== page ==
Contemporary – or modernist – gardens largely depend on the right angle motive, on sharp lines and squares, architectural verticals, like wooden or metal fences and high hedging. Structures split and deconstruct the space into sub-spaces, allowing unexpected views and perspectives that are not obvious at first sight.
This very clean and reduced, architecture centered look, where plants often play a subordinate part, is full of opportunities for small gardens. But it can be challenging when trying to extend this style to larger areas. More often architectural structures are added – the garden literally becomes an outdoor room.
Fresh design concepts through “shape gardens” and “new ornamental”
While contemporary gardens are a fascinating field for every designer, it can be quite challenging to combine a contemporary concept with local materials and Mediterranean plants in a subtropical climate. We will be happy to help you with ideas how to harmonise the two.
Through our “shape gardens”, Green Parrot Gardens, have developed a design concept that allows us to give properties of any size a complete, perfect and truly contemporary style, where functional aspects, plants, architecture, art and looks are all conciliated.
This relaxed “shaped garden” style is so cool, it allows us to reintroduce what we call the “new ornamental”. How minimal do you want it? How curvy and lushly planted do you like it? You choose.
Traditional Japanese gardens looked very different from what we think of when we envision the classic Japanese garden today: it was like the traditional Chinese garden, opulent, detailed and even quite colourful. But that was a long time ago.
What’s interesting for us today is that the Japanese garden concept we know today was developed as a reaction to the need to save material, labour and money. This background in low maintenance makes this formidable and stylish garden style especially suitable for today’s requirements for easy-care gardens.
At the heart of a Japanese garden is its unsurpassed and harmonious use of empty space, emphasis, choice of material and detail, which makes it a relative in principle of minimalist styles. No wonder it is often liked by the same people. The big difference though is that the Japanese style is informal in all its graceful impression and its art of omission, which makes it so ultimately intriguing.
One idea of the Japanese garden is to almost create symbolic or miniature landscapes which is one explanation for why it works best within closed walls that surround the complete property. Not only does this serve the need for tranquility, it also purposefully excludes the direct aesthetic connection with the outside world. This way you get the blank canvas that you need to paint the new picture.
Designing the Japanese garden on the Mediterranean is not about placing Buddha sculpures in every corner, it’s not necessarily about putting lanterns up and there’s no law that a Japanese garden requires a koi pond. And there is absolutely no room for clutter with a Japanese garden.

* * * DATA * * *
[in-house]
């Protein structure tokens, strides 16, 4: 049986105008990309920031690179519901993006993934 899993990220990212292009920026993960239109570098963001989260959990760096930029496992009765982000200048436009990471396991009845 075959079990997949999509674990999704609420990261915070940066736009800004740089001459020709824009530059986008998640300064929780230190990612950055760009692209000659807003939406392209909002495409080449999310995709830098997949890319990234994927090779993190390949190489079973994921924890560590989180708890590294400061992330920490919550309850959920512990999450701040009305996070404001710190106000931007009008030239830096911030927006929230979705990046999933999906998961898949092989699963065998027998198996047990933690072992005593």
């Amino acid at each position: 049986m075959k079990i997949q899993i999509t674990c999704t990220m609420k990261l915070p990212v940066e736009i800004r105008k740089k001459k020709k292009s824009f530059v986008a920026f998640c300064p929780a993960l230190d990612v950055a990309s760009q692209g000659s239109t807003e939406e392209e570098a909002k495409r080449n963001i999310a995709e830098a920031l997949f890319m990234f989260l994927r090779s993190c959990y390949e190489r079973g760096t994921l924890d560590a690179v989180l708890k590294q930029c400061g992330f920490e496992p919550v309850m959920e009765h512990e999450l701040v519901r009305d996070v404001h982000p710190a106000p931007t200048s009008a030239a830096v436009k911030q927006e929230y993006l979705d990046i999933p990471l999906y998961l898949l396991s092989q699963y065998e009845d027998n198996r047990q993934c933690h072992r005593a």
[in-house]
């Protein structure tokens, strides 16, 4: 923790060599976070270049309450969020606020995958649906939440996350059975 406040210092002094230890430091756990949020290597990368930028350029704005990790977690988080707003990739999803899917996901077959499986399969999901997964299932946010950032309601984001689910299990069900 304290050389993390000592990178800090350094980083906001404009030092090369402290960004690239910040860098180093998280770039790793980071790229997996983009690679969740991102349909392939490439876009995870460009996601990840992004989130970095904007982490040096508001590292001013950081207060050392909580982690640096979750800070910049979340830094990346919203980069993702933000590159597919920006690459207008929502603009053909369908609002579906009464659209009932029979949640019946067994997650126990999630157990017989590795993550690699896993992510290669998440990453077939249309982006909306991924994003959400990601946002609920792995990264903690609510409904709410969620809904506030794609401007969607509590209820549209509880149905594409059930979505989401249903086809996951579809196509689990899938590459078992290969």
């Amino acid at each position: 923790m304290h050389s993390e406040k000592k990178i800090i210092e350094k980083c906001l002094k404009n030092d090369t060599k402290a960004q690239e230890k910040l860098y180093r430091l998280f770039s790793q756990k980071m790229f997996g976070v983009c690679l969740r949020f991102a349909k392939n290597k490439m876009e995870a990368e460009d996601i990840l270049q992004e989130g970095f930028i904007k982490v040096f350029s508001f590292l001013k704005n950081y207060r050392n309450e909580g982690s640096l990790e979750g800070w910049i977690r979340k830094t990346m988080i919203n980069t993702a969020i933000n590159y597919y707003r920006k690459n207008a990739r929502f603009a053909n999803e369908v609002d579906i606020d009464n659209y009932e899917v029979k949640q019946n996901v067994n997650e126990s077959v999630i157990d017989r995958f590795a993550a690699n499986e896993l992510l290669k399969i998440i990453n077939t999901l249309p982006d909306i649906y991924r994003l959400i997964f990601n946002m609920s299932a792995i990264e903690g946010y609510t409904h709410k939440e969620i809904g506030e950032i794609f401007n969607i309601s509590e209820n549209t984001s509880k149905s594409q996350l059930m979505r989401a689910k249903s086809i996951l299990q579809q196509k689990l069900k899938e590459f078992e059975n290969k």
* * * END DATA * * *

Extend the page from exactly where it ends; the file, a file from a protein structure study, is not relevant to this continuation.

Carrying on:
What is necessary though is an utmost care for choice and composition. Only certain ground covers look perfect on mounds – or islands – in the vast seas of gravel, that of course has the right size and colour. Stones, water creeks and stepping stones have to be the right size and they have to have the exact colour, while they sit exactly in the right place. Last but not least only certain types of trees and flowering shrubs really work with this style and yes, they do require careful pruning every now and then.
But other than the orchestrating hand when drafting and designing and when building this kind of garden not much is needed. The Japanese garden style certainly is a lot about the exclusion of many things. But in exchange it provides the ultimate haven of tranquility, contemplation, dignity and balance. It makes possible the concentration on what’s essential.
A desert or oasis garden requires a lot from us as spectators. It’s not water or care what they ask for, which is why they are so perfect for easy-care or “xeriscape” gardens. Instead, what they need is our involvement, our willingness to well, not exactly interact, but to learn to take a closer look. Their manifold principle of defense is so obviously effective and painful that we detect it from afar and literally keep away. What a shame. What helps them to survive prevents us from learning to be fascinated by them.
Maybe that’s a reason why we see little decisively planted desert gardens that really make a broad use of these fascinating plants, that can be crude, special, strange and ugly – and yes, even funny. And when you expect it the least, suddenly they can be amazingly beautiful. Maybe it is these individualistic properties that make these creatures the ultimate plant choice for individualistic people.
Many people somehow came to thinking that plants that are adapted to desert climates are not really into water. And it’s true it is their capability of living where a scorching sun and rocks and sand seemingly leave nothing to hope for for a living being, which gives them the ability to take the idea of a low maintenance garden to the highest level one can think of.